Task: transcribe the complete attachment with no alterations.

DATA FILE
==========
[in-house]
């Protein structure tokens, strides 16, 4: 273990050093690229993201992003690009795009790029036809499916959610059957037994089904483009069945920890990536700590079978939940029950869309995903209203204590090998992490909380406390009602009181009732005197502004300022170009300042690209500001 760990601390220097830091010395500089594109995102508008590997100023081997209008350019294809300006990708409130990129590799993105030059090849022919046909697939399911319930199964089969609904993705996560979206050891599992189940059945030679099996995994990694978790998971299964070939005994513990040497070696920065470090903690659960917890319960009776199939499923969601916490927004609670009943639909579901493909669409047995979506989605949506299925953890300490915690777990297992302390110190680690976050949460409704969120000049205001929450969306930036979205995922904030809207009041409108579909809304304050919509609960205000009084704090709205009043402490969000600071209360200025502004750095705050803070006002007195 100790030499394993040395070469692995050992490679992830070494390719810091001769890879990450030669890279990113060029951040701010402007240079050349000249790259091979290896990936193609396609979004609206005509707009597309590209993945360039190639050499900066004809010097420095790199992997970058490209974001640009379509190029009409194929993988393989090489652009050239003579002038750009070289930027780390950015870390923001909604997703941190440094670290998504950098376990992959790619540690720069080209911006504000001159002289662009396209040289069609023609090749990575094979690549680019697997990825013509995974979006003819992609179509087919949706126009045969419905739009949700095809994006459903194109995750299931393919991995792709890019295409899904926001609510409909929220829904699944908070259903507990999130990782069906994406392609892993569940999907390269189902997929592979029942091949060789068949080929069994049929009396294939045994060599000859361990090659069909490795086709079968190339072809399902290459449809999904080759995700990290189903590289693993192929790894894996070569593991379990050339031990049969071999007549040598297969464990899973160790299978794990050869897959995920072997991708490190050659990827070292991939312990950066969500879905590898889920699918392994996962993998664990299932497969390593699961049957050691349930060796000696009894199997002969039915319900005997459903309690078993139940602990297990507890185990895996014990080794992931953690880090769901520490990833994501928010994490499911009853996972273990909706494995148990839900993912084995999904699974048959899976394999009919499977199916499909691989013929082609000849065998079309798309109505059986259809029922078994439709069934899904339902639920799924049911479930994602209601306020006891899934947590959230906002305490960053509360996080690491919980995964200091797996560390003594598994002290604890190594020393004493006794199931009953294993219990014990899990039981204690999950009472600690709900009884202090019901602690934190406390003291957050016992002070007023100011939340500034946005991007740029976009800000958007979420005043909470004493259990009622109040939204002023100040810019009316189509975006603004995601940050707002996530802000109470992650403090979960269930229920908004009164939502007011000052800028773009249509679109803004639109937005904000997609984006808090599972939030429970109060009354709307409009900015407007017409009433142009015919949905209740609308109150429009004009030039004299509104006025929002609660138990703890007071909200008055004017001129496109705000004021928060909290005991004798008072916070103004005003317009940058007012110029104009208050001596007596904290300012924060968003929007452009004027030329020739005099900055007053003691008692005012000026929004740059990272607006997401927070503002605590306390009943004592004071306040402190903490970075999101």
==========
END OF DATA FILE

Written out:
[in-house]
């Protein structure tokens, strides 16, 4: 273990050093690229993201992003690009795009790029036809499916959610059957037994089904483009069945920890990536700590079978939940029950869309995903209203204590090998992490909380406390009602009181009732005197502004300022170009300042690209500001 760990601390220097830091010395500089594109995102508008590997100023081997209008350019294809300006990708409130990129590799993105030059090849022919046909697939399911319930199964089969609904993705996560979206050891599992189940059945030679099996995994990694978790998971299964070939005994513990040497070696920065470090903690659960917890319960009776199939499923969601916490927004609670009943639909579901493909669409047995979506989605949506299925953890300490915690777990297992302390110190680690976050949460409704969120000049205001929450969306930036979205995922904030809207009041409108579909809304304050919509609960205000009084704090709205009043402490969000600071209360200025502004750095705050803070006002007195 100790030499394993040395070469692995050992490679992830070494390719810091001769890879990450030669890279990113060029951040701010402007240079050349000249790259091979290896990936193609396609979004609206005509707009597309590209993945360039190639050499900066004809010097420095790199992997970058490209974001640009379509190029009409194929993988393989090489652009050239003579002038750009070289930027780390950015870390923001909604997703941190440094670290998504950098376990992959790619540690720069080209911006504000001159002289662009396209040289069609023609090749990575094979690549680019697997990825013509995974979006003819992609179509087919949706126009045969419905739009949700095809994006459903194109995750299931393919991995792709890019295409899904926001609510409909929220829904699944908070259903507990999130990782069906994406392609892993569940999907390269189902997929592979029942091949060789068949080929069994049929009396294939045994060599000859361990090659069909490795086709079968190339072809399902290459449809999904080759995700990290189903590289693993192929790894894996070569593991379990050339031990049969071999007549040598297969464990899973160790299978794990050869897959995920072997991708490190050659990827070292991939312990950066969500879905590898889920699918392994996962993998664990299932497969390593699961049957050691349930060796000696009894199997002969039915319900005997459903309690078993139940602990297990507890185990895996014990080794992931953690880090769901520490990833994501928010994490499911009853996972273990909706494995148990839900993912084995999904699974048959899976394999009919499977199916499909691989013929082609000849065998079309798309109505059986259809029922078994439709069934899904339902639920799924049911479930994602209601306020006891899934947590959230906002305490960053509360996080690491919980995964200091797996560390003594598994002290604890190594020393004493006794199931009953294993219990014990899990039981204690999950009472600690709900009884202090019901602690934190406390003291957050016992002070007023100011939340500034946005991007740029976009800000958007979420005043909470004493259990009622109040939204002023100040810019009316189509975006603004995601940050707002996530802000109470992650403090979960269930229920908004009164939502007011000052800028773009249509679109803004639109937005904000997609984006808090599972939030429970109060009354709307409009900015407007017409009433142009015919949905209740609308109150429009004009030039004299509104006025929002609660138990703890007071909200008055004017001129496109705000004021928060909290005991004798008072916070103004005003317009940058007012110029104009208050001596007596904290300012924060968003929007452009004027030329020739005099900055007053003691008692005012000026929004740059990272607006997401927070503002605590306390009943004592004071306040402190903490970075999101």